Finally, fire sprinkler system to be installed in UST


FIRE incidents inside the University will soon be addressed with the installation of Automated Fire Sprinkler Systems in various buildings, Rector Fr. Herminio Dagohoy, O.P. has bared.

“The University’s next project is [to place sprinklers in the old buildings because] a lot of buildings do not have sprinklers yet,” Fr. Dagohoy told the Varsitarian.

In-house mechanical engineer Antonio Espejo of the Facilities Management Office (FMO) noted the absence of sprinklers in St. Raymund de Penafort Building, which caught fire in July last year. The FMO installed more fire extinguishers in the building after the incident.

In a report on the fire incident, John Joseph Jalique, head of the investigatory unit of the Manila Fire Department, said the damage caused by the fire could have been minimized if there were sprinklers inside the building.

Required by law

Republic Act 9512, or the Comprehensive Fire Code of the Philippines, states that establishments constructed after the law’s implementation in 2008 are required to install sprinklers.

In 2011, the Bureau of Fire Protection (BFP) gave a two-year grace period for buildings to install sprinklers. Establishments that did not meet the grace period should provide an alternative to make up for the absence of sprinklers, with the approval of the BFP.

The Buenaventura Garcia Paredes O.P. building, Beato Angelico building, Thomas Aquinas Research Complex and Quadricentennial Pavillion are the only structures in the University with sprinklers installed. Construction of these buildings were finished in the years 2014, 2008, 2007 and 2011, respectively.

Although the law allows alternatives, installing sprinklers is recommended because fire extinguishers only have a short-term effect in suppressing fire, Jun Parena, a volunteer from the Manila Fire Department said.

However, Parena said the designs of edifices like the Main Building, which was built in 1927, would make installation difficult.

“It could be very hard for us to have sprinklers, especially in the older buildings. Because [the piping systems required to build the sprinklers] are not integrated into the designs [of the building],” Parena said in an interview.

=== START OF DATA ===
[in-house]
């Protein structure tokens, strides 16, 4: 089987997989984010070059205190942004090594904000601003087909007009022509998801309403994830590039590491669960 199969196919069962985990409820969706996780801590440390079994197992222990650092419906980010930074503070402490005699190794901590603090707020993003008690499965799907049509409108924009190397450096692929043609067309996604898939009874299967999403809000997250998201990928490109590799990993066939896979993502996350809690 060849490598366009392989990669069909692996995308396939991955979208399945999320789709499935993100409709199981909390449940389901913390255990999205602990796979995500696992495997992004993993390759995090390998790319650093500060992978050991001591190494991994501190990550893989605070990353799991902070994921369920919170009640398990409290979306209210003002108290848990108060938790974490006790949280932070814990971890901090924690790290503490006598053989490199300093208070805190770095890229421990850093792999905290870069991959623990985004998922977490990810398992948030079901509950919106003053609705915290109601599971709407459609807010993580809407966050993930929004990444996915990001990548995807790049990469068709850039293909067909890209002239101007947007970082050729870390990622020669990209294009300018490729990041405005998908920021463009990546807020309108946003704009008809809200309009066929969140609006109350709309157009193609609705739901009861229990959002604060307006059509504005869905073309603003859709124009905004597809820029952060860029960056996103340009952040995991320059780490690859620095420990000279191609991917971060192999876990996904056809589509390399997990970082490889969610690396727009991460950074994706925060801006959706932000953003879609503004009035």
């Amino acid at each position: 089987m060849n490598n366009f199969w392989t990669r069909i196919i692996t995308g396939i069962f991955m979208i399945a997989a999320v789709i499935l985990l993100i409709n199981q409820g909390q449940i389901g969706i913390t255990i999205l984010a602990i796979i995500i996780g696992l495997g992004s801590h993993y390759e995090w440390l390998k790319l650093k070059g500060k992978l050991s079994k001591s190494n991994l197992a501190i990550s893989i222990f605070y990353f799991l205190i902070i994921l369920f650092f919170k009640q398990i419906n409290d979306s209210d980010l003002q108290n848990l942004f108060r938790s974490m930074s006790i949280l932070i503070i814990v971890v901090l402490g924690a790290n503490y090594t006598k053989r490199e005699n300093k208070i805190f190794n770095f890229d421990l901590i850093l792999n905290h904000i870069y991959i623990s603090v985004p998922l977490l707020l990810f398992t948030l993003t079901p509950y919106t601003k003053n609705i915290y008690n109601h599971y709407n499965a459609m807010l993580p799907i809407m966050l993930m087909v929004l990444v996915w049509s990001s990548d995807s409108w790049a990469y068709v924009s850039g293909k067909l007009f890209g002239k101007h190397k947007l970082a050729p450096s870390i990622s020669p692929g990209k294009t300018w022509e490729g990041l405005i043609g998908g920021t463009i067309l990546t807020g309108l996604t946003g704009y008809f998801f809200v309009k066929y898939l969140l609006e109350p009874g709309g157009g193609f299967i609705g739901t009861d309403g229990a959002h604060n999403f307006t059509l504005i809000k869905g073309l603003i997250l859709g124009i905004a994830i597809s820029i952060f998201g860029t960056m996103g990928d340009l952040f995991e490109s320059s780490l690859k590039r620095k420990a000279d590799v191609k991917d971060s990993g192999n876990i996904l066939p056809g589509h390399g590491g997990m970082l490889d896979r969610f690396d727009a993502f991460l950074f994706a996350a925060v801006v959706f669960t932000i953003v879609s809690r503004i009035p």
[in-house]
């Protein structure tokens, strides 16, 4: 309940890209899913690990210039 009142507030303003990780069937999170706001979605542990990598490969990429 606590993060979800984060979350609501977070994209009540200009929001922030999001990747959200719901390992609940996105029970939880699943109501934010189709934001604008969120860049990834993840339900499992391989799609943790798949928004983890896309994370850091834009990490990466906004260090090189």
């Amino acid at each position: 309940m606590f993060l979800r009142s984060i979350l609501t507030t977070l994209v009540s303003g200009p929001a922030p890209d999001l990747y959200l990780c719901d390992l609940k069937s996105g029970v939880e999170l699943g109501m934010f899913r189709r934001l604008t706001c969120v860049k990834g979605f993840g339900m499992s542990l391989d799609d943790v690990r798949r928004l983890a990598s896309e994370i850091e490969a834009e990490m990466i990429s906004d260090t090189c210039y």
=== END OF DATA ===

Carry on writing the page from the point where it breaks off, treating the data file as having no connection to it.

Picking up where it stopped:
Parena, who is also an applied math instructor in the College of Science, said there were other issues to be addressed.

“We have a [low culture of safety],” Parena said, pointing out that the cause of the fires in the Main Building and St. Raymund de Penafort Building, in 2012 and 2015 respectively, were office appliances that were left running.

He also said the students’ lack of awareness with safety protocols accounted for their hard time in distinguishing between a fire and an earthquake drill.

“[Preparing for] the fire scenario is just secondary to the earthquake. So that’s the reason why sometimes it would be hard for students to actually discern between [an earthquake or a fire drill], because it depends on the siren that you are using and the response,” Parena said.

The Main Building has a building-wide fire drill once every term.

Parena said the University should at least conduct four safety drills per year.

Installing safety cabinets, strictly complying with fire drills and encouraging students to join fire volunteer work can contribute to promoting fire safety, aside from adding sprinklers, Parena said.

Dagohoy bared to the Varsitarian the administration’s plan to rewire the main building, which may cost P85 million. However, the Rector is asking UST’s Economic Council to reconsider the costs.

“I told the UST Economic Council to [review the costs]. We’ll see if it will really cost [P85 million],” Dagohoy said. With reports from Paul Xavier Jaehwa C. Bernardo


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